The histochemical analysis of succinic dehydrogenase by means of a tetrazolium salt in azo dye-induced rat liver hepatoma has revealed the existence of two types of malignant cells, which have different histochemical patterns. The lower level of succinic dehydrogenase previously found by many authors in similar hepatoma by homogenate technic can be explained as an index of an average of general succinic dehydrogenase activity in a tissue, where part of the cells contain a fairly normal amount of this enzyme and part none at all.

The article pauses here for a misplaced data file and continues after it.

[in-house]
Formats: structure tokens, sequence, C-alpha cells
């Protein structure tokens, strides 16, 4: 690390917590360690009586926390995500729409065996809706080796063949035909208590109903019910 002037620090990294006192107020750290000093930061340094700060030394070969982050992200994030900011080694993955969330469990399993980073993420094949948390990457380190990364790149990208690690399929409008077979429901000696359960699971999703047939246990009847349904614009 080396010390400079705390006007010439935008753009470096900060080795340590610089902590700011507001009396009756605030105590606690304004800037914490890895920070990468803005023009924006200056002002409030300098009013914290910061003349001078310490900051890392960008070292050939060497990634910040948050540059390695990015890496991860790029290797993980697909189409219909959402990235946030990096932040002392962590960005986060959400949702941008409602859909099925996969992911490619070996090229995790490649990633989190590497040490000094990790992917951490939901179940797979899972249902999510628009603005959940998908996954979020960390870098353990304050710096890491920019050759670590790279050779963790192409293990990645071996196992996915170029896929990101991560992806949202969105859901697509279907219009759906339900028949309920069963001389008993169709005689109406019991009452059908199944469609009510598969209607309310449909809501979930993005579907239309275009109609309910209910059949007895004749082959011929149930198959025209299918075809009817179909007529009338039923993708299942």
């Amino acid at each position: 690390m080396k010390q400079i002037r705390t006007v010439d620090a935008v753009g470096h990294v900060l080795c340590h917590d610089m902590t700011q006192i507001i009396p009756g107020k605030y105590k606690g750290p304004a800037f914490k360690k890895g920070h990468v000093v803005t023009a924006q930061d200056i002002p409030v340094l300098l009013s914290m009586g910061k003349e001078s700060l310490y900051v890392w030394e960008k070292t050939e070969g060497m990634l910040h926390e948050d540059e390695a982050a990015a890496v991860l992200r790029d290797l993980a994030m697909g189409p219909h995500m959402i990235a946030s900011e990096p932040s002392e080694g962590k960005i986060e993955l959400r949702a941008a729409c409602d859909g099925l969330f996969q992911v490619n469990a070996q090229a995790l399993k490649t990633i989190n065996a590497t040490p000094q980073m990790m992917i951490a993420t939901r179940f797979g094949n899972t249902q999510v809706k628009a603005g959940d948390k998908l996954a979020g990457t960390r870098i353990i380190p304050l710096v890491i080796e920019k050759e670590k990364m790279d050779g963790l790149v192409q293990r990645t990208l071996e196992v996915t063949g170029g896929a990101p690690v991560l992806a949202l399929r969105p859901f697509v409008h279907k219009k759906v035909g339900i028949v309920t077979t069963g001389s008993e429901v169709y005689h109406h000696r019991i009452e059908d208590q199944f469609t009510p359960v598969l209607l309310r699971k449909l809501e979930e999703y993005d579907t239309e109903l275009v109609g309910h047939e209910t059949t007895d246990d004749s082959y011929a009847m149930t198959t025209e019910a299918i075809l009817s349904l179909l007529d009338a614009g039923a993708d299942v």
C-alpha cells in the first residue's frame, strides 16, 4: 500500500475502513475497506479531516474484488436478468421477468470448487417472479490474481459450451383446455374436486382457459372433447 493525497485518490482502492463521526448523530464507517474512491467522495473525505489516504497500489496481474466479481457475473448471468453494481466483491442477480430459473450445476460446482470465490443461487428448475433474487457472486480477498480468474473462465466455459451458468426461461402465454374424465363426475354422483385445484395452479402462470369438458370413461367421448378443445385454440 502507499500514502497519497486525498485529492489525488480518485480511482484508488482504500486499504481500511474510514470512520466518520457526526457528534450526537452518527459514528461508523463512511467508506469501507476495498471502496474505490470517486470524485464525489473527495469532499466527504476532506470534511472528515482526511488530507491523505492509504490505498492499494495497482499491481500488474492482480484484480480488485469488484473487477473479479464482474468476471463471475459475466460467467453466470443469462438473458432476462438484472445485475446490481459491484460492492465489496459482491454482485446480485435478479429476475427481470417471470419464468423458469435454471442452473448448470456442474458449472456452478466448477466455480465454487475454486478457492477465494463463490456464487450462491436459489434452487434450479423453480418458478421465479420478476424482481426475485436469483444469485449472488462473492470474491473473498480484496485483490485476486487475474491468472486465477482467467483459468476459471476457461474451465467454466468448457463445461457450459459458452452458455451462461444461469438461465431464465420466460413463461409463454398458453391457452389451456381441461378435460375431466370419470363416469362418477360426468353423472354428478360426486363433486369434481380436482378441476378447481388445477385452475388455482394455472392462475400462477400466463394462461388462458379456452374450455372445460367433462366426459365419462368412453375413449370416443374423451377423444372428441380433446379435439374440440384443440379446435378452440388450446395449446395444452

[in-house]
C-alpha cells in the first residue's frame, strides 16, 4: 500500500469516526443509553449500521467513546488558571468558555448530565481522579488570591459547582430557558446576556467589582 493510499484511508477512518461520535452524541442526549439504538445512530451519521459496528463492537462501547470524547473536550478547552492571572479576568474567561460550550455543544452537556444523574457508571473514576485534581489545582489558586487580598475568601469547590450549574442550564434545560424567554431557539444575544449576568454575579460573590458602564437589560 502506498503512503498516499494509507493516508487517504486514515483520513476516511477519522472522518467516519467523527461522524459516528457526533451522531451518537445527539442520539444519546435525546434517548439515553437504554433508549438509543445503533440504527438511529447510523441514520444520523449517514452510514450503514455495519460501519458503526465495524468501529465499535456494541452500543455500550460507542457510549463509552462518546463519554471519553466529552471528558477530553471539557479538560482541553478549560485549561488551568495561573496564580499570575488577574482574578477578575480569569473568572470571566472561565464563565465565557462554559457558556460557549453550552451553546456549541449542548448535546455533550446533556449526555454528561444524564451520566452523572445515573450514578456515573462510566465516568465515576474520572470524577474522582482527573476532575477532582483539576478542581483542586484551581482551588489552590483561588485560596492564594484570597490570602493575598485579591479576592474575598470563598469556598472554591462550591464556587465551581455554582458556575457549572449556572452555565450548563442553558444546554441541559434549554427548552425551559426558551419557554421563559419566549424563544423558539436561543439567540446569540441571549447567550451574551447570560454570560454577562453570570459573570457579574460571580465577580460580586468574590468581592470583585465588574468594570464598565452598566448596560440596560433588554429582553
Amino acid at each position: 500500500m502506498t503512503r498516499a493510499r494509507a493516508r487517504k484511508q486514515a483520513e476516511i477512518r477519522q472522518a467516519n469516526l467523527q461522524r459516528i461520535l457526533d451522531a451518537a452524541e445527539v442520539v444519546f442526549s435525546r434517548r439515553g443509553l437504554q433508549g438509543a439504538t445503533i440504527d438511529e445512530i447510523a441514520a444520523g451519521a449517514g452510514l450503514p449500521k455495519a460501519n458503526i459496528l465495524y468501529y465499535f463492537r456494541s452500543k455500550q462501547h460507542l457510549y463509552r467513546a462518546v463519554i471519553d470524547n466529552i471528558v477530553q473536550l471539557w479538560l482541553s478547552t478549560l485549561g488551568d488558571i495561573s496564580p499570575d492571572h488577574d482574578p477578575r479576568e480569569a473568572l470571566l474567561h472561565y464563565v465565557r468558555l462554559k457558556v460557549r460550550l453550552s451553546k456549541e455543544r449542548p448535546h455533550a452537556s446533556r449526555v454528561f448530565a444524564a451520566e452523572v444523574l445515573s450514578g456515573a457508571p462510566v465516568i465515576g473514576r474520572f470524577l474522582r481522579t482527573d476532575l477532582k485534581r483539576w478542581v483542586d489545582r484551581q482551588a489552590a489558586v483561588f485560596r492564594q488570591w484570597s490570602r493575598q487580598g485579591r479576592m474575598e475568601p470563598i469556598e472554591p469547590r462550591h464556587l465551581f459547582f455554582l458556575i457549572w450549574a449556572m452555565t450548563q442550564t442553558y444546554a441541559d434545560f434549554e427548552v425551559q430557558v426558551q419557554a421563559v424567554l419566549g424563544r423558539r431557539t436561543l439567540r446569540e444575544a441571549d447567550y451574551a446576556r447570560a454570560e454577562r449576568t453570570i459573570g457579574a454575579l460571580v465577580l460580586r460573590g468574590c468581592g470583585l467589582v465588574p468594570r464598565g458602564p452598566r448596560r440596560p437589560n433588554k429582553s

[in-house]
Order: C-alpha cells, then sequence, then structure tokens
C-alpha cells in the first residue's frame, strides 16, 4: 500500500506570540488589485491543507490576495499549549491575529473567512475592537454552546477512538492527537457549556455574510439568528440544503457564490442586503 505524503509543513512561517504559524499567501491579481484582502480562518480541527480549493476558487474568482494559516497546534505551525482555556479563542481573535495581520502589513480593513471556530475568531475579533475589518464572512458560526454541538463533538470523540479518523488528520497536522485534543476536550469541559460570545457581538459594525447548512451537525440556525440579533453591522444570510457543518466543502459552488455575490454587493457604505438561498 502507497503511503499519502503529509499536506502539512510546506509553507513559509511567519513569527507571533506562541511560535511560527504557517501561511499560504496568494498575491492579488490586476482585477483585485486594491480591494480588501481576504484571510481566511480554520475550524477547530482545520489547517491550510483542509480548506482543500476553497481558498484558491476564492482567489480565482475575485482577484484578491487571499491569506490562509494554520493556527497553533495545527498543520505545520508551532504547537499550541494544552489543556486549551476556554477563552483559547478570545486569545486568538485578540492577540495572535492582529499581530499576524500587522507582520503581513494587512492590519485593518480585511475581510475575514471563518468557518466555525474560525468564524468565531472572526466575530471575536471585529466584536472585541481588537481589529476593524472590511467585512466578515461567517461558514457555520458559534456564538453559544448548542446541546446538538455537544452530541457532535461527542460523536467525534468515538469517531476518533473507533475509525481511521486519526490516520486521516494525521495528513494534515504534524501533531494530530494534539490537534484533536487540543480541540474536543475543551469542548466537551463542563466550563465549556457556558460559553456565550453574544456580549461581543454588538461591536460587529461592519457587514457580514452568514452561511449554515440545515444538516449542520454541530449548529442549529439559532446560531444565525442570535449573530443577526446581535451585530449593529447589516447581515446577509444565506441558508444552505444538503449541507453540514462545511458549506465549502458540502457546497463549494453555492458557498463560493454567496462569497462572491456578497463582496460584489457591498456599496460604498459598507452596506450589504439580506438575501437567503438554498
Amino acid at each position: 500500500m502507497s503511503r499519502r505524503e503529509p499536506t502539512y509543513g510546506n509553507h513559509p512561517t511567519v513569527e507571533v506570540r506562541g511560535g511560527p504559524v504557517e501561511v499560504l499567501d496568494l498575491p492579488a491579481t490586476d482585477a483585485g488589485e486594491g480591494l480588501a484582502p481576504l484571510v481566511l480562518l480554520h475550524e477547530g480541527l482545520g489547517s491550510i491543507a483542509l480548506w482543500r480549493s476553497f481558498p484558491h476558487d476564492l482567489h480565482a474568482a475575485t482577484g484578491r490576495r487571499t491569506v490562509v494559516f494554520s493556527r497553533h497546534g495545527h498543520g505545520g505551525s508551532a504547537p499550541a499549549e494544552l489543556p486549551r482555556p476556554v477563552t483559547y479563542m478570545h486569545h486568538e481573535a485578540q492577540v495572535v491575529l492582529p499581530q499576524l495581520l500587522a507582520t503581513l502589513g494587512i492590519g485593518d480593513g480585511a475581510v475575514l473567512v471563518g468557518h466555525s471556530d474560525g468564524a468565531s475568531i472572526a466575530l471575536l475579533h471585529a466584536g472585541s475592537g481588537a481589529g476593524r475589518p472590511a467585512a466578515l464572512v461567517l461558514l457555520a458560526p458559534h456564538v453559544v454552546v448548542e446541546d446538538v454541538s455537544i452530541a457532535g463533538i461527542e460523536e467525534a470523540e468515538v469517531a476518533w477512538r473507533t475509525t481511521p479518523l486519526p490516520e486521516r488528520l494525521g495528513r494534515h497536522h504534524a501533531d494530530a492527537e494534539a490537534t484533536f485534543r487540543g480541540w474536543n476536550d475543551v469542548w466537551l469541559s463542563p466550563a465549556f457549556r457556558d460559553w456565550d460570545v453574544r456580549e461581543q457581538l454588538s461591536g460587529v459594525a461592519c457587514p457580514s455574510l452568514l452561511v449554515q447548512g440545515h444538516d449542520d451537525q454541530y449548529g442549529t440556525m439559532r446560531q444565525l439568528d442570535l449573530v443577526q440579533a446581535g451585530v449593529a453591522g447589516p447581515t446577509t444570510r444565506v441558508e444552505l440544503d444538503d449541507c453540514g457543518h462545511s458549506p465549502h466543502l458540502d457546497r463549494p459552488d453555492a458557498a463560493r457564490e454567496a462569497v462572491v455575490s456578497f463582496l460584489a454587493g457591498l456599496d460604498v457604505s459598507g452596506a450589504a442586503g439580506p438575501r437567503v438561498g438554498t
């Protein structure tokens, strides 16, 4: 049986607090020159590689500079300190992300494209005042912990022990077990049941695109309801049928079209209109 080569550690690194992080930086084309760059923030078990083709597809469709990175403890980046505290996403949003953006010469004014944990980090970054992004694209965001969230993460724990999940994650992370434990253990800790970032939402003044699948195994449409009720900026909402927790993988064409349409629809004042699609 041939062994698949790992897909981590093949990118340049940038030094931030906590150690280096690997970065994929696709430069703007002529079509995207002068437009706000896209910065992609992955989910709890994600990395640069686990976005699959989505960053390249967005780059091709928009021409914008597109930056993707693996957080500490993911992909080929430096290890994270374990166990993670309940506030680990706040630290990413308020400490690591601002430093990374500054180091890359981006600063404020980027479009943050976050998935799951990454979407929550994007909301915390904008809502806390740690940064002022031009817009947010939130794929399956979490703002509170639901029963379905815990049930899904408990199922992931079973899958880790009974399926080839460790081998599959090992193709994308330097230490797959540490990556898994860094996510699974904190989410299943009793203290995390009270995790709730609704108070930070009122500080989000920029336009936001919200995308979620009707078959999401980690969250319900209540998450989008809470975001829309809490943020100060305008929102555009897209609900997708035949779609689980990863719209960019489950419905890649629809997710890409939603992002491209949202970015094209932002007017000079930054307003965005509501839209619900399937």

In this series of azo dye-induced tumors we were unable with this histochemical technic to distinguish between benign and malignant cells.


This investigation was supported in part by research grant number C-2624 from the National Cancer Institute, U.S. Department of Health, Education, and Welfare, and in part by an Institutional Grant from the American Cancer Society.

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